How many times have you heard a speaker – either on stage, or privately before or after they spoke – complain about one of the following time slots?:
- First session of the morning
- Right before the keynote speaker
- Right after the keynote speaker
- Just before lunch
- Right after lunch
- A breakout session up against a “main stage” session
- The last session of the day
- The session just before the cocktail reception
- The last session of the conference/event.*
Seriously? If you do the math, this means that the only “good” time slot at a conference is the keynote session.
This attitude is hogwash. Unless you are a consistent keynote-level speaker, then be happy with the time slot you get – deal with the cards you were dealt.
It is your job as a speaker to create a compelling session title and description, potentially work with the organizer on time slots and to build your brand as a solid speaker. These things may improve your time slot, if you are lucky.
But ultimately, your time slot is your time slot. You need to turn it into the best session you can for the attendees.
It is in fact your responsibility as the speaker to get the audience engaged in your presentation. A good speaker will get an audience excited regardless of timing and environmental factors. Saying “It was a dead audience” usually says more about your performance than the audience.
So what can you do differently based on your time slot? Most of my time slot examples above fall into 4 general audience challenges: 1) Sleepy/not awake; 2) Restless, anxious; 3) Extra high expectations; and 4) Fewer attendees than expected. Here are a few suggestions for each scenario:
1. Sleepy/Not Awake: If you are the first speaker of the day or follow lunch and you think the audience is a bit sleepy, then it is your job to wake them up. Have some fun and don’t be afraid to be spontaneous. Just do a few things to wake the audience up out of the gate:
- Jump off the stage into the audience
- Sing a few lines of a song
- Run around the audience
- Make up a mini-dance on the fly
- Make a humorous (or serious) comment about a previous session, the location of the event, the day if it has some significance
- Tell a joke
- Get the A/V person to play some raucous music to get the audience fired up.
2. Restless/Anxious: If you are standing between the audience and the cocktail reception or lunch, then you probably need to pick up your pace, shorten your ad lib stories and take the audience on a journey into the cocktail or meal time. It is your job to transition them into a nice lunch or the relaxing and anticipated end of the day. Hold their attention through a rapid fire approach, a list of tactics they can’t ignore or stories that captivate their attention.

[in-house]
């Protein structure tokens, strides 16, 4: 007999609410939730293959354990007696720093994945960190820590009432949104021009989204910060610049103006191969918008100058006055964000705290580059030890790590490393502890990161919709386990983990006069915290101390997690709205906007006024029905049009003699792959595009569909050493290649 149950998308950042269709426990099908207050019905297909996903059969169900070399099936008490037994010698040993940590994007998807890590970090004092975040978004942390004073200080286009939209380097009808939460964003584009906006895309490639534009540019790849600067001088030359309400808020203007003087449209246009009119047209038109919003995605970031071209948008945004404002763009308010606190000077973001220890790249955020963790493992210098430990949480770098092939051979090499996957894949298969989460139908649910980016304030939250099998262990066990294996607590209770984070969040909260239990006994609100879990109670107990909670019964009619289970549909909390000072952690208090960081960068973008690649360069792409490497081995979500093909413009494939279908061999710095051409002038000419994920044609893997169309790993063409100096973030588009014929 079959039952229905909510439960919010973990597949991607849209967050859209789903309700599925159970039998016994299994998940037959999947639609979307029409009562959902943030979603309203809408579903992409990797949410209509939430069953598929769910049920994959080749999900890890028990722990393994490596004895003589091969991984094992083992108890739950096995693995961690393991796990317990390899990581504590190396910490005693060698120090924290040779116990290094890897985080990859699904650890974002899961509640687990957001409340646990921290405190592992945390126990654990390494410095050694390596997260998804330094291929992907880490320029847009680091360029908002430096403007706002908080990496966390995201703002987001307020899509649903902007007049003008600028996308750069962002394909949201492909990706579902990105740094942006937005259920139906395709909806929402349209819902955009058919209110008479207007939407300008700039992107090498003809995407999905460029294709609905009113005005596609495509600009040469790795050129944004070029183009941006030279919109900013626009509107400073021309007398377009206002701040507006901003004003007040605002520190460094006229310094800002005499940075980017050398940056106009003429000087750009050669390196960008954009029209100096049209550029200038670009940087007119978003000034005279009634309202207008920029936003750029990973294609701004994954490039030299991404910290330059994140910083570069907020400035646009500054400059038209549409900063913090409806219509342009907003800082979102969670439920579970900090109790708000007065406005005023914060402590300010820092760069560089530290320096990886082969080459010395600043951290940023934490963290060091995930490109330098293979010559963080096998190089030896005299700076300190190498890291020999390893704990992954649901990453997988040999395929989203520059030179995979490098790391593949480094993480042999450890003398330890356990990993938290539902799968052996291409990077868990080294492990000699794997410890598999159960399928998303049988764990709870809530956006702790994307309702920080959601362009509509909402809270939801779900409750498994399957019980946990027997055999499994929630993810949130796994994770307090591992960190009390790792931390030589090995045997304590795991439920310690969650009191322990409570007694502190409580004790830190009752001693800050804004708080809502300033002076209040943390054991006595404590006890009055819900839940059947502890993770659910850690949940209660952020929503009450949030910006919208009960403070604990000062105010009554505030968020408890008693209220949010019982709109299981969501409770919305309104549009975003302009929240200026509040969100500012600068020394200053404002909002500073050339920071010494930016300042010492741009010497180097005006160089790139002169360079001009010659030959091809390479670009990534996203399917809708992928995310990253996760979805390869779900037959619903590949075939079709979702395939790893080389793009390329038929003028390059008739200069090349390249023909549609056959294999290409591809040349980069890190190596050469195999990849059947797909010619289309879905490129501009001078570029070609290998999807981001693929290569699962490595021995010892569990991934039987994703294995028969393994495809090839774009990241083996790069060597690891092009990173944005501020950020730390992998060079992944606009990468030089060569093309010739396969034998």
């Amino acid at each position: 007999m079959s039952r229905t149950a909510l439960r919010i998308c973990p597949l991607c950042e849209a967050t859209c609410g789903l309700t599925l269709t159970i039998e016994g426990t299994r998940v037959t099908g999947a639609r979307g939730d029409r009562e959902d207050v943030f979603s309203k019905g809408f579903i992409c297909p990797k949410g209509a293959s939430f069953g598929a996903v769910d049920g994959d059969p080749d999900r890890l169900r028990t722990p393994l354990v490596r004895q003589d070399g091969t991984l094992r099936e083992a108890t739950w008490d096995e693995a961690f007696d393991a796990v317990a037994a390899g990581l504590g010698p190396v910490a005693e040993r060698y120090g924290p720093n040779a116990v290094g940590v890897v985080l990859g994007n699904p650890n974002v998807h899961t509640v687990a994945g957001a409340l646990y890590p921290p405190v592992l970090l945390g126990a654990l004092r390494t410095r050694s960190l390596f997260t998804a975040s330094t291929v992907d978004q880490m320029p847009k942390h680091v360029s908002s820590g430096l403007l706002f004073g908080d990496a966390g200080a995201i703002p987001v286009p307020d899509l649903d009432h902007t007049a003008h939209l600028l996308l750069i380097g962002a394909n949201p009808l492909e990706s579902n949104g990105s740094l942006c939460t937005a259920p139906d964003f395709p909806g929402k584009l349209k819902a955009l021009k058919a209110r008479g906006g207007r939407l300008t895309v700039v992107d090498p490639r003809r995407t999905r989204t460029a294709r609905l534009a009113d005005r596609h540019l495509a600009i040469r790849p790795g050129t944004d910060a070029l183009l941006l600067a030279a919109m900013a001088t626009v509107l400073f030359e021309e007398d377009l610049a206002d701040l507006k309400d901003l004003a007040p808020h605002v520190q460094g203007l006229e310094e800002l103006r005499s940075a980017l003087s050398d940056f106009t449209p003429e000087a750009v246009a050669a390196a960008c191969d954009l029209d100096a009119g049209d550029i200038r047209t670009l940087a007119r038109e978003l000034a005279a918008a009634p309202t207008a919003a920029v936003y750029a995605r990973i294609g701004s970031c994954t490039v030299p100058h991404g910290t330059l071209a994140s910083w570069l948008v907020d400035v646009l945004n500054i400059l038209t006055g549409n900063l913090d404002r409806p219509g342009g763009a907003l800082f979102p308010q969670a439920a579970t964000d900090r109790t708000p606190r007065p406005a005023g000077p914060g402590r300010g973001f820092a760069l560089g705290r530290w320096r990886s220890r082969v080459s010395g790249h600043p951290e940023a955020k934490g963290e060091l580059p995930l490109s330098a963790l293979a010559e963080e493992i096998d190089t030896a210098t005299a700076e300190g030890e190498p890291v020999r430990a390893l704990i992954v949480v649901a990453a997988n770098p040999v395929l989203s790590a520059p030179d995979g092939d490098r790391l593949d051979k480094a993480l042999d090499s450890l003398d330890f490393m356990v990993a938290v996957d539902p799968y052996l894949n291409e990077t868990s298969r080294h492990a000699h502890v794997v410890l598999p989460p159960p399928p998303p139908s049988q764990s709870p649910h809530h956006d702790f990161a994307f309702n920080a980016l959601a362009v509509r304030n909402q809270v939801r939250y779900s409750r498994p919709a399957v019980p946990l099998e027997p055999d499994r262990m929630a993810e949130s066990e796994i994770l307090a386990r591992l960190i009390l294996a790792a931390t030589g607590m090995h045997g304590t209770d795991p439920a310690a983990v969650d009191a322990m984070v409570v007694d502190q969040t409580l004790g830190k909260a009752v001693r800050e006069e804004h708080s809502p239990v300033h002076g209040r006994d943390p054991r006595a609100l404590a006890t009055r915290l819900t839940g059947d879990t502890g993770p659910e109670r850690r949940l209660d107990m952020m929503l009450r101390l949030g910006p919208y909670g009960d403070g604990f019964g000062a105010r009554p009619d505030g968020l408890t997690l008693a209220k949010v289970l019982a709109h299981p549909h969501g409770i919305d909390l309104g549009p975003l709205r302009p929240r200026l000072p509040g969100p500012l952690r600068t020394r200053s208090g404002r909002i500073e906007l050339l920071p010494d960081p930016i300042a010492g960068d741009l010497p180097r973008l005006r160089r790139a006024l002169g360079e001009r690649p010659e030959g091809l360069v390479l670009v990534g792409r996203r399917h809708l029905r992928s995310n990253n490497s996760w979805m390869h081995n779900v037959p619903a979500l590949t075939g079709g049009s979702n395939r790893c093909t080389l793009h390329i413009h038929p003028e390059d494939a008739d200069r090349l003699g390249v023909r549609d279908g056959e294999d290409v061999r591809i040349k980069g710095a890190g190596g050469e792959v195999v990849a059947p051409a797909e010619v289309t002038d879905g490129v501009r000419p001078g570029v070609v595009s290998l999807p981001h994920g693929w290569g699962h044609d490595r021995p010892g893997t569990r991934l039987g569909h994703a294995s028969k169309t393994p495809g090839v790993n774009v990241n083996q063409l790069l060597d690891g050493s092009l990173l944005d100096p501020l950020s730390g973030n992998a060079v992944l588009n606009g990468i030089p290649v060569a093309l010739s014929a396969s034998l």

Find ways to get the audience involved, skip or go more quickly than planned through slides that are not critical to the message. Do what you can to try and finish early and get the audience out of your session and first in line at the lunch buffet or drink line.
3. Extra high expectations: If you are following a great keynote speaker then you should use their session and passion as a set-up to your presumably more tactical session. Reference things that the keynote speaker said or key message points. Act like you planned your session to elaborate on what the keynote speaker said. Ideally you may have had a chance as a fellow speaker to meet the keynote speaker – reference conversation you may have had.
Act like you belong on the same stage as the keynote speaker … but don’t lose your mojo and feel you are competing with him or her. Stay focused on getting your message across clearly and simply with strong examples and stories. The keynote speaker may have made people laugh hysterically, or get emotional or simply have been entertaining or inspiring. But your opportunity may in fact be to take the audience’s excitement and provide them with examples and tactics to bring the keynote speaker’s vision alive.
4. Fewer attendees than expected: If you have a small number of audience members because your session is up against a more popular session or one of the last ones of the conference you should plan a more intimate approach to your session. It likely isn’t your fault that your session has a small number of attendees, so don’t dwell on it to yourself or with the audience.
Try to get the audience members to move closer to the front and closer to each other, creating the appearance and feeling of a smaller room. (See Turn a Small Room Into an Intimate Conversation.) Try to get the audience involved – asking questions, providing suggestions on where you should focus most, even contributing their own experiences and views. Be careful, however, that your session doesn’t get derailed by one or two people in the audience. The others in the room will still expect you to deliver on the promised topic (and rate you based on that).
Whatever the situation is for your session, don’t blame the audience or time of day. Kill the excuses. Understand the context of your time slot and run with it, even turn it into an advantage if you can.
* The one exception I might have to the “there is no bad time slot” rule is when you have the last session/time slot of a 2- or 3-day conference and most everybody has headed to the airport. This can be a bit disheartening when you think about all the time you put into your presentation. But it is what it is. Perhaps use the opportunity to experiment, take some risks. But be a professional, make the best of it and leave the few attendees in your session remarking that it was one of the best sessions of the conference and they are glad they stayed until the end.